If there is any event that would cause you to feel the true weight of motherhood upon your soul, it is going to the zoo in August with a one-year-old. I could go on and on about why this is the case. But I think I'll spare most of those details because anyone who has a child will already know exactly why and anyone who doesn't have a child might just stop reading because it would probably take me three paragraphs to list all of the items that are necessary to bring for such an outing.
A few days ago, Evie and I experienced this very adventure with a group of our friends. There were four of us mamas with our four strollers, which housed our four little ones as we caravanned ourselves through the different exhibits in what felt like 100-degree summer heat, dodging other moms with strollers and pointing excitedly at giraffes and zebras and wallabies (sometimes our babies were excited too). For the record, wallabies are super cute.
It was awesome. And hot.
At one point, I think it was when we were searching for the manatees (and the air condition), I started thinking that this was such a mom thing to do. I thought that, yes, I must really be a mom now because here I am at the zoo with my other mom friends (two of whom are pregnant) and my stroller and my sweaty baby, handing her grapes from a plastic container I brought from home.
But I didn't feel like a mom. Truthfully, most of the time, I just feel like a person with a baby. There are many times I have absolutely no clue what I'm doing, and I feel about as far from that motherly feeling as I could be. On the outside, I must look very much like a mom, what with all the gear I bring everywhere and the small person usually attached to me in some way. But on the inside I really just feel sometimes like I was plopped down here in Motherhood, The Movie, without a script on how I'm supposed to be feeling about it.
As we continued our quest to find those manatees (It was slightly tricky to find the entrance to the exhibit, let me just say), my friend, who is expecting her second child very soon, agreed that she doesn't often feel like a mom either.
And I wonder why this is. Why we are both clearly mothers but don't feel like mothers at all.
I think there is something to the idea that motherhood is built up so much in our heads. We have access to so many blog posts and articles in magazines and stories in books about how profound and wonderful and even spiritual giving birth and raising a child can be. I can scan through so many stunning photographs on Pinterest of mothers in perfectly delicate dresses with flowers in their hair standing in gorgeous nurseries holding their blessedly sleeping babies, motherly feels just shooting out of their eyes. I can also find photos of moms in fantastically rustic fields gazing upon their children, and I just know by looking at them that they feel motherly.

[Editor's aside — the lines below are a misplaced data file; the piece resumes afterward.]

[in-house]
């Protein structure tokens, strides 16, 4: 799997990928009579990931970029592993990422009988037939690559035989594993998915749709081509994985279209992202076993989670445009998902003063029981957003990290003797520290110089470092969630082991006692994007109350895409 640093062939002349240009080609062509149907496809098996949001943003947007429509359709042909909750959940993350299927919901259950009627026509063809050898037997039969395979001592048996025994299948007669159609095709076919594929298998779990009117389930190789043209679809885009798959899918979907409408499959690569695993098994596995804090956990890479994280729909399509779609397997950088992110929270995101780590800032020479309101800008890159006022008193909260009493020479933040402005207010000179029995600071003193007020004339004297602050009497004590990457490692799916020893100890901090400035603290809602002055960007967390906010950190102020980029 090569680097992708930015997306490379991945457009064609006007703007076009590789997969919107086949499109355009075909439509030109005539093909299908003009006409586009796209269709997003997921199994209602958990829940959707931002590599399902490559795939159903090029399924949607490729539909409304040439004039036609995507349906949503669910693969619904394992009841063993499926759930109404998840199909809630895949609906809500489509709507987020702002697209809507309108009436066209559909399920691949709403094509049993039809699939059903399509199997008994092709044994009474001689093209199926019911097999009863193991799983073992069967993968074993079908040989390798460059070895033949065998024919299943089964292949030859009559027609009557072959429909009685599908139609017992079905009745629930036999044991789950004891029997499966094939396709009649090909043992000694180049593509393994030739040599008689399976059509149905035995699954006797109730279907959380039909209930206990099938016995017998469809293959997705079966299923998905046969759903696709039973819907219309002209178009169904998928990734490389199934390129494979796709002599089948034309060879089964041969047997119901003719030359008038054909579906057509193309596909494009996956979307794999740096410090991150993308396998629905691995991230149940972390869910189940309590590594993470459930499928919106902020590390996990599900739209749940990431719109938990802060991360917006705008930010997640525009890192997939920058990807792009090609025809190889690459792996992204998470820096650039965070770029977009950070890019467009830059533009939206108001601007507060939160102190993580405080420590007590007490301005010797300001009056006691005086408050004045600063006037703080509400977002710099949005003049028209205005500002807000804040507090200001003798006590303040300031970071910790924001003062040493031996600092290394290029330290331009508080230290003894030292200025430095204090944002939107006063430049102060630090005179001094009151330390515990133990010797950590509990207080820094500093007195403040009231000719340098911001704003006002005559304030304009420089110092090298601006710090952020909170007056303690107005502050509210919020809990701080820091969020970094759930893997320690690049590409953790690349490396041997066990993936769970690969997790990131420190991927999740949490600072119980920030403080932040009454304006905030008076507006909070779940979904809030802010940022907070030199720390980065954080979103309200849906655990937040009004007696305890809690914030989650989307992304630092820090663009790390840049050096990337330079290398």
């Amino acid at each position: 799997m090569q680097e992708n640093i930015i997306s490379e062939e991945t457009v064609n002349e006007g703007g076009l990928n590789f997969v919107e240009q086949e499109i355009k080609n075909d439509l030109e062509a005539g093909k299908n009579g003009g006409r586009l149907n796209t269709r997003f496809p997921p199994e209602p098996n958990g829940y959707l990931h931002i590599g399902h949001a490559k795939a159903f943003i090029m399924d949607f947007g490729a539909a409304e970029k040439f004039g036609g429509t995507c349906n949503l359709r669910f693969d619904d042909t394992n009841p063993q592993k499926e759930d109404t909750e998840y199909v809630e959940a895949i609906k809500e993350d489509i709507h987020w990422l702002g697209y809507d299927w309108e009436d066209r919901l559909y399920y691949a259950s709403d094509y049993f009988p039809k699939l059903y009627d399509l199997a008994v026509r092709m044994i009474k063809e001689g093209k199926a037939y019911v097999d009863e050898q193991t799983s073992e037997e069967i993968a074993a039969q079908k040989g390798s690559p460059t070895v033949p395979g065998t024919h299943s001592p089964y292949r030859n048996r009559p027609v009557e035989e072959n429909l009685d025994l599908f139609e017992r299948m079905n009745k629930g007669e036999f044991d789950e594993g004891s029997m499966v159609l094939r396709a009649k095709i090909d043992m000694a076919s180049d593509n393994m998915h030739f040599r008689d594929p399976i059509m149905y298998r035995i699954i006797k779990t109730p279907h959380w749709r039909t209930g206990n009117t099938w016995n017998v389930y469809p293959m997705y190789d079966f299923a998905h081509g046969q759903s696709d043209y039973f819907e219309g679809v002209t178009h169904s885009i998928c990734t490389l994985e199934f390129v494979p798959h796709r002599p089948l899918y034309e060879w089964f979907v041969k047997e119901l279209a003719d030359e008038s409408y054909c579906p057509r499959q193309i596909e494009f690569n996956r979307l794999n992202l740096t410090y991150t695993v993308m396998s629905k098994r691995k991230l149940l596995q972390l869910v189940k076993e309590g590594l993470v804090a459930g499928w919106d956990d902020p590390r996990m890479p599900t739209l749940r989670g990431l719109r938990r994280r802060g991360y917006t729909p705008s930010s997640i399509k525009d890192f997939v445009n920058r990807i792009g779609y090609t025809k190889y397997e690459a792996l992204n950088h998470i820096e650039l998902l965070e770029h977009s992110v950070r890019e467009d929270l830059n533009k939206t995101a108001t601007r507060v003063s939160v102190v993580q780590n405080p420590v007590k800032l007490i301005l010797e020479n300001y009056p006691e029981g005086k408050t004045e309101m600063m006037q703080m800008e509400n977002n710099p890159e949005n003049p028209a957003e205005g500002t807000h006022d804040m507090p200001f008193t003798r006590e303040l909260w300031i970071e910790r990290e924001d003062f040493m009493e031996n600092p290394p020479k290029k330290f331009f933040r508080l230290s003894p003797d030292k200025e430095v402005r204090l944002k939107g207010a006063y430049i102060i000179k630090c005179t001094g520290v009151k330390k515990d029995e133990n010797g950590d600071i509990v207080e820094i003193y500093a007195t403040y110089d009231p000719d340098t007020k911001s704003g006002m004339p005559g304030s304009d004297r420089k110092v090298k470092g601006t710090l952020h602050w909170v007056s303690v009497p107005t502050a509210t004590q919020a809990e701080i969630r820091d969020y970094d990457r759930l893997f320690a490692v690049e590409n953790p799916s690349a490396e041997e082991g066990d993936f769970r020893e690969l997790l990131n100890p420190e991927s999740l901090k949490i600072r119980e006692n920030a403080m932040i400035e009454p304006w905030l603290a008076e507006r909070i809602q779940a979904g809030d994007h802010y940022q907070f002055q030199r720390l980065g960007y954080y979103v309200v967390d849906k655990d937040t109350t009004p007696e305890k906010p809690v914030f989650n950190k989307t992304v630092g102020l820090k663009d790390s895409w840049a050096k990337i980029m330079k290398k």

I realize these images are not real life. But something in me still believes I should feel constantly how these people look in the mere second it took to snap their photo- filled with a sense of motherly purpose and satisfaction and beauty.
There are times when I do feel this way, don't get me wrong. I love being a mom. It is filled with so many moments of joy and laughter and awe.
But, as my most current motherly photo shoot hints at, motherhood is messy and hectic and frazzling probably most of the time.
I get poop on my fingers a lot. And it doesn't even bother me anymore. I hardly ever do my hair. I get really, really excited about play dates because I get to interact with people. I often fail in cleaning our house on a regular basis. I often stare at my daughter and wonder why in the world she is fussing at me. I worry I will somehow ruin her without even realizing it. Sometimes I forget the paci when we need it most. I am always learning as I go.
I have a hunch that I feel more like a mom, than I think I do.
After all, isn't this what it's all about? Learning and growing and worrying and doubting and laughing and crying and snuggling and struggling all wrapped up into the jumbled yet beautiful mess that is motherhood. I feel like I want to laugh and sob and smile and pull my hair out and sleep and kiss my daughter all at the same time.
And this is exactly how I'm supposed to feel.
This is exactly how we're supposed to feel.
Women full of beauty and full of mess.
As we left the manatee exhibit and headed to find some lunch, we passed by a mom who had attached a portable fan to her child's stroller.
"Now, she's a mom," my friend said to me as we both chuckled, a little in awe at this mom's stroke of brilliance.
And you know what, we are too.
But we might just need to steal the fan idea.